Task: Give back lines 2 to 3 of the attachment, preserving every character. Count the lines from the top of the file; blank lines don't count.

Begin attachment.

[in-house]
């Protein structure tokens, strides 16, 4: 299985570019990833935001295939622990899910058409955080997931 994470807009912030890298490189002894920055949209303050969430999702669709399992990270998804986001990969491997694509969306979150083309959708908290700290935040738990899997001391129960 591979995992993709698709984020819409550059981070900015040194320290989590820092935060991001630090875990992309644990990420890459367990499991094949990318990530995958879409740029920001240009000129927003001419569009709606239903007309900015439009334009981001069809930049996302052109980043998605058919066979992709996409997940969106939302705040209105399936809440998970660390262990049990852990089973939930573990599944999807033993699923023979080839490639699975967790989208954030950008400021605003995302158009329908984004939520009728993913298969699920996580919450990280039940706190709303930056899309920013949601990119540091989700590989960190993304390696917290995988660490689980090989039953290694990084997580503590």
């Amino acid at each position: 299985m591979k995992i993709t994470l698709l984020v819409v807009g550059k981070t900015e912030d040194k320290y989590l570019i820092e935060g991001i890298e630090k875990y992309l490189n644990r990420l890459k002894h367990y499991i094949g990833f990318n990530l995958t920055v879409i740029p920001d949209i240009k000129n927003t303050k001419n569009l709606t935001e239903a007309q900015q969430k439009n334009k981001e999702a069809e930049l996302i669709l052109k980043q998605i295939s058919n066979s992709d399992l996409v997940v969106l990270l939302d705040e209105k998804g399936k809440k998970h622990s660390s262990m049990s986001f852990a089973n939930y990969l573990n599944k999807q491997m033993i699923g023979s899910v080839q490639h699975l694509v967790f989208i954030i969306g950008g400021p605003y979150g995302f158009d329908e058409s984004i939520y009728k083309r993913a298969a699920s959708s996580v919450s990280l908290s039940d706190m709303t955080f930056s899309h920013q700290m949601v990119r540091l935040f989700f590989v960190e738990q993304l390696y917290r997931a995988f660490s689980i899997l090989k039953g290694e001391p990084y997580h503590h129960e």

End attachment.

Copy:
């Protein structure tokens, strides 16, 4: 299985570019990833935001295939622990899910058409955080997931 994470807009912030890298490189002894920055949209303050969430999702669709399992990270998804986001990969491997694509969306979150083309959708908290700290935040738990899997001391129960 591979995992993709698709984020819409550059981070900015040194320290989590820092935060991001630090875990992309644990990420890459367990499991094949990318990530995958879409740029920001240009000129927003001419569009709606239903007309900015439009334009981001069809930049996302052109980043998605058919066979992709996409997940969106939302705040209105399936809440998970660390262990049990852990089973939930573990599944999807033993699923023979080839490639699975967790989208954030950008400021605003995302158009329908984004939520009728993913298969699920996580919450990280039940706190709303930056899309920013949601990119540091989700590989960190993304390696917290995988660490689980090989039953290694990084997580503590």
């Amino acid at each position: 299985m591979k995992i993709t994470l698709l984020v819409v807009g550059k981070t900015e912030d040194k320290y989590l570019i820092e935060g991001i890298e630090k875990y992309l490189n644990r990420l890459k002894h367990y499991i094949g990833f990318n990530l995958t920055v879409i740029p920001d949209i240009k000129n927003t303050k001419n569009l709606t935001e239903a007309q900015q969430k439009n334009k981001e999702a069809e930049l996302i669709l052109k980043q998605i295939s058919n066979s992709d399992l996409v997940v969106l990270l939302d705040e209105k998804g399936k809440k998970h622990s660390s262990m049990s986001f852990a089973n939930y990969l573990n599944k999807q491997m033993i699923g023979s899910v080839q490639h699975l694509v967790f989208i954030i969306g950008g400021p605003y979150g995302f158009d329908e058409s984004i939520y009728k083309r993913a298969a699920s959708s996580v919450s990280l908290s039940d706190m709303t955080f930056s899309h920013q700290m949601v990119r540091l935040f989700f590989v960190e738990q993304l390696y917290r997931a995988f660490s689980i899997l090989k039953g290694e001391p990084y997580h503590h129960e």